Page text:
Many moles on the skin are completely benign, and do not pose a health threat. Oftentimes, though, people want these moles removed because they find them unattractive. Types of moles include dysplastic nevi, which can become melanomas. Dysplastic nevi are usually irregular in size, shape, color and border. They can be located on any area of the body, not only those exposed to the sun.
Removal of Moles
Depending on their depth, location and color, as well as the patient's skin type, age and other factors, treatment for benign but unattractive moles and birthmarks may use the following methods.
Surgical excision may be considered for deep or raised moles or birthmarks. It may also be recommended for irregular or potentially malignant moles, which will include a biopsy of mole tissue. During an excision, the doctor cuts out the entire mole and surrounding tissue, and stitches the skin closed.
Surgical shaving is recommended for smaller moles and does not require stitches. The doctor numbs the area around the mole and uses a surgical blade to cut around and beneath the mole.
An actinic keratosis, also known as a solar keratosis, is a common premalignant skin lesion. An actinic keratosis occurs when the cells that comprise 90 percent of the epidermis, the keratinocytes, change their size, shape or organization in a process called cutaneous dysplasia.This alters the texture of the skin surface and may extend deeper, into the dermis.
Such a lesion is typically caused by chronic exposure to sunlight, particularly ultraviolet light and is therefore mainly found on areas of the body most frequently exposed to the sun. While not a skin cancer, an actinic keratosis, left untreated, may develop into an squamous cell carcinoma, a form of skin cancer capable of metastasizing and even resulting in death. Although not dangerous in itself, an actinic keratosis must always be taken seriously and examined and treated by a dermatologist.
Symptoms of an Actinic Keratosis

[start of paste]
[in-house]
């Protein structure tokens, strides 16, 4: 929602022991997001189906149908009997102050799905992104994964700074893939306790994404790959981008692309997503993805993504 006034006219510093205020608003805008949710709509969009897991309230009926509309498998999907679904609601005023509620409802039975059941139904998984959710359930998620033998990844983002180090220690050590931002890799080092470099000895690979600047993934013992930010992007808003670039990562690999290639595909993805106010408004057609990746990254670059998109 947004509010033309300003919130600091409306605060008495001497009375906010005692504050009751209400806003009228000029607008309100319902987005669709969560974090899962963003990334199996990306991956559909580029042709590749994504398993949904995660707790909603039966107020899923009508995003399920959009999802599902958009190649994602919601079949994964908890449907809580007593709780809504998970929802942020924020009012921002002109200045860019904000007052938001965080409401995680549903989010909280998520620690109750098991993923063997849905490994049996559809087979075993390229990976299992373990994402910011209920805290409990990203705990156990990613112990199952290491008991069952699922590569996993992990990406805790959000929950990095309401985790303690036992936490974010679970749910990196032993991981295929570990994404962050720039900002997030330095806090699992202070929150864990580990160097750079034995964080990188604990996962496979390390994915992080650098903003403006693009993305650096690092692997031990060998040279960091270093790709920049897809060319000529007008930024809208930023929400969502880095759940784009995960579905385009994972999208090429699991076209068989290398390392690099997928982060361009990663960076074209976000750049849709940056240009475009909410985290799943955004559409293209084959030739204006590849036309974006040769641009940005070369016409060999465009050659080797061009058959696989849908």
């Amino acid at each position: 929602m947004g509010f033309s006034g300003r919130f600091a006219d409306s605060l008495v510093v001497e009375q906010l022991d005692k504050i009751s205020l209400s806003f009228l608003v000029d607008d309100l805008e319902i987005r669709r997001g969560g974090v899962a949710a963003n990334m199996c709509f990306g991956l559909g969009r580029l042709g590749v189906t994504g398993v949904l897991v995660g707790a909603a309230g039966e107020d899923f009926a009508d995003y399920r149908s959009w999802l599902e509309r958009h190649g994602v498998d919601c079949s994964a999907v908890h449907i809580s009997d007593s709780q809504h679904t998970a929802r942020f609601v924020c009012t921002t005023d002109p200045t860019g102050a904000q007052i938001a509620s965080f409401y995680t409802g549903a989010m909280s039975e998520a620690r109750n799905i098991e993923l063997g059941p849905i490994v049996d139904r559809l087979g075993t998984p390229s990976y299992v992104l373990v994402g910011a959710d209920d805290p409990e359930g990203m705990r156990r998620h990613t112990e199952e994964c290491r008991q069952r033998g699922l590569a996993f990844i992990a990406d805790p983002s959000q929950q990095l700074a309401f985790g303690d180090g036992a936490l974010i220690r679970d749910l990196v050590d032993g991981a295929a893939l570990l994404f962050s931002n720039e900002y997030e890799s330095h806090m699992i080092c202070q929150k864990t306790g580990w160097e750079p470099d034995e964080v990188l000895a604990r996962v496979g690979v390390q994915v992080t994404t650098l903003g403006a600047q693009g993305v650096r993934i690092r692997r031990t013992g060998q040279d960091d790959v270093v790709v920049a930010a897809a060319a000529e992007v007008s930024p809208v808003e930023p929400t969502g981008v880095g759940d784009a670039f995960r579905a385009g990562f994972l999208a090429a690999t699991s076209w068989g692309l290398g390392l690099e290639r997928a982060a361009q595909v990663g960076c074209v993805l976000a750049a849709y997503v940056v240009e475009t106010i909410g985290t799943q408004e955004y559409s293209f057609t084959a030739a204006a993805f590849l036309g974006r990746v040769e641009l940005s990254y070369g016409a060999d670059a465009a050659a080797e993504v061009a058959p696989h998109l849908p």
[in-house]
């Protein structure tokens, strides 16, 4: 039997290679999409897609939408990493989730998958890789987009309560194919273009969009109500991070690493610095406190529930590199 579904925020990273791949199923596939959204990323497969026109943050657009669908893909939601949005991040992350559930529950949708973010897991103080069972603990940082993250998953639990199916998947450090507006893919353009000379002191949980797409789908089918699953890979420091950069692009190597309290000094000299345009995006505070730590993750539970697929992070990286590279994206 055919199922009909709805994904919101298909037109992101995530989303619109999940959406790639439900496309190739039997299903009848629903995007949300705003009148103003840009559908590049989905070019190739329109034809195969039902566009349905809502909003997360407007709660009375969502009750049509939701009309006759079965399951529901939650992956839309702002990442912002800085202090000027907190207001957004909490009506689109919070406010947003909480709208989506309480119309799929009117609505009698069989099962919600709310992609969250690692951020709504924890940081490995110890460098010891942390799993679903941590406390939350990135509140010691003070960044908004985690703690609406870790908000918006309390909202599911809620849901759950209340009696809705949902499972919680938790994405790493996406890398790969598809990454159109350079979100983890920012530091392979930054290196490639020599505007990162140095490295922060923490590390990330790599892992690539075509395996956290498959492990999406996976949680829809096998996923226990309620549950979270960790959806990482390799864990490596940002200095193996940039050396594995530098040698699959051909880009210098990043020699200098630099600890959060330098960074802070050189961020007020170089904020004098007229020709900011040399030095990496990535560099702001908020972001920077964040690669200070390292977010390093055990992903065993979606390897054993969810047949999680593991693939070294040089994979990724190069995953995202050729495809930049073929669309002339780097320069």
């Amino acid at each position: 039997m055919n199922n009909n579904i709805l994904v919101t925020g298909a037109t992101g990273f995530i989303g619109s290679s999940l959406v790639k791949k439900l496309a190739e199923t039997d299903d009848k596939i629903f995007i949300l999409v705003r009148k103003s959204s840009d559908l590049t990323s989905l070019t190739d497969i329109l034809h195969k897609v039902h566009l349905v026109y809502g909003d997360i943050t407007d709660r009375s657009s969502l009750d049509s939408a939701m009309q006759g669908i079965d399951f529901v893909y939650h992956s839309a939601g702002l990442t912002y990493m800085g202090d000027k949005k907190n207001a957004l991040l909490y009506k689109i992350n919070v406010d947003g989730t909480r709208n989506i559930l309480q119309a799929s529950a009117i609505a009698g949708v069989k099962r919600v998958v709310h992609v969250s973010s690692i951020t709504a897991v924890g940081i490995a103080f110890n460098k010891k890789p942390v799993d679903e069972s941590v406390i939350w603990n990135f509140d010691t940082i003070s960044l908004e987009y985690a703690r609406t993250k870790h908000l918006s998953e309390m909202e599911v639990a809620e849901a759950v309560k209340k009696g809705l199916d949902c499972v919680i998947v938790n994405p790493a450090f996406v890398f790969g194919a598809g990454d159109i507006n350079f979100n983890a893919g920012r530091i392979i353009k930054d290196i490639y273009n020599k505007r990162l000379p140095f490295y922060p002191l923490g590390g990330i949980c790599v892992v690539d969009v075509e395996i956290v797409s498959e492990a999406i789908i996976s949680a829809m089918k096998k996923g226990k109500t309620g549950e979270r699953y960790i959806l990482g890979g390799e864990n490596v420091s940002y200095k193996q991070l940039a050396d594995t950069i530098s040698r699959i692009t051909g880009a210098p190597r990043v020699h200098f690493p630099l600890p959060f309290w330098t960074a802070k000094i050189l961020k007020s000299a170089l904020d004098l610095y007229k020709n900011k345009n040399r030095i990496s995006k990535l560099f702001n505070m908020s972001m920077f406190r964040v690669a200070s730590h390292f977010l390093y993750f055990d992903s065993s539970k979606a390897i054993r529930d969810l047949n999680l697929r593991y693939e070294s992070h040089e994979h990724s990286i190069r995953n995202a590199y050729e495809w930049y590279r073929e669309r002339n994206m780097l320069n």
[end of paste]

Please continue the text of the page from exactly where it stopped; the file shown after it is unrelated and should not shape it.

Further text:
An actinic keratosis appears as a scaly reddish or tan lesion on the epidermis, or surface layer of the skin. It may manifest as rough or scaly skin, bumps, mottled patterns, or protrusions called cutaneous horns. Actinic keratoses usually appear on the face, including the ears and lips, or on the neck, arms and hands.The lesions may range in size from a pinpoint to several centimeters in diameter and may be yellow, brown, red or violet in color, and smooth, wrinkled or furrowed in texture.
Treatment of an Actinic Keratosis
Depending on the location and severity of the lesion, an actinic keratosis may be treated in a number of ways. The patient and doctor will decide on methodology in consultation. These may include:
- Cryotherapy, or freezing
- Curettage, or scraping
- Application of cream or ointment
- Chemical peeling
- Photodynaminc therapy using laser light
Pediatric dermatology involves comprehensive diagnosis and treatment services for the unique skin of infants, children and adolescents. While children and adults experience many of the same skin conditions, certain conditions are more prevalent in younger patients and require special care that takes into account the growing needs of these patients. Children are often at risk for fungal and bacterial infections of the skin, as well as a wide array of other acquired and congenital conditions.
Our treatments are gentle yet successful, allowing children to engage in their everyday activities while efficiently managing their skin ailment. Children with healthy skin can also be seen by our doctor for regular examinations to learn about proper skin care, including adequate sun protection. Early examination by a dermatologist can promote a lifetime of healthy skin for our pediatric patients.
Our providers are highly skilled and experienced in treating pediatric skin conditions and strives to provide a comfortable, safe and worry-free experience for both child and parent. We take the time to educate parents about their child's condition to help ensure proper treatment and home care so children can enjoy clear, healthy skin as they grow.
Dermatopathology refers to the diagnostic evaluation of skin biopsies. After a skin biopsy is taken from a patient, the dermatopathologist studies it under a microscope and provides the doctor with detailed observations. Dermatopathologists are qualified medical professionals trained in dermatology or pathology who have chosen to undergo additional training in the observation and interpretation of skin biopsies. The dermatopathologist's observations help the doctor provide his/her patients with an accurate diagnosis and, if, necessary, treatment plan, for their skin conditions.
For more information about Medical Dermatology, or to request an appointment, please complete our online form or call 970-926-9226 (Vail), 970-927-2800 (Willits), 970-710-2400 (Spring St.), 970-668-0998 (Breckenridge) or 970-930-6490 (Glenwood).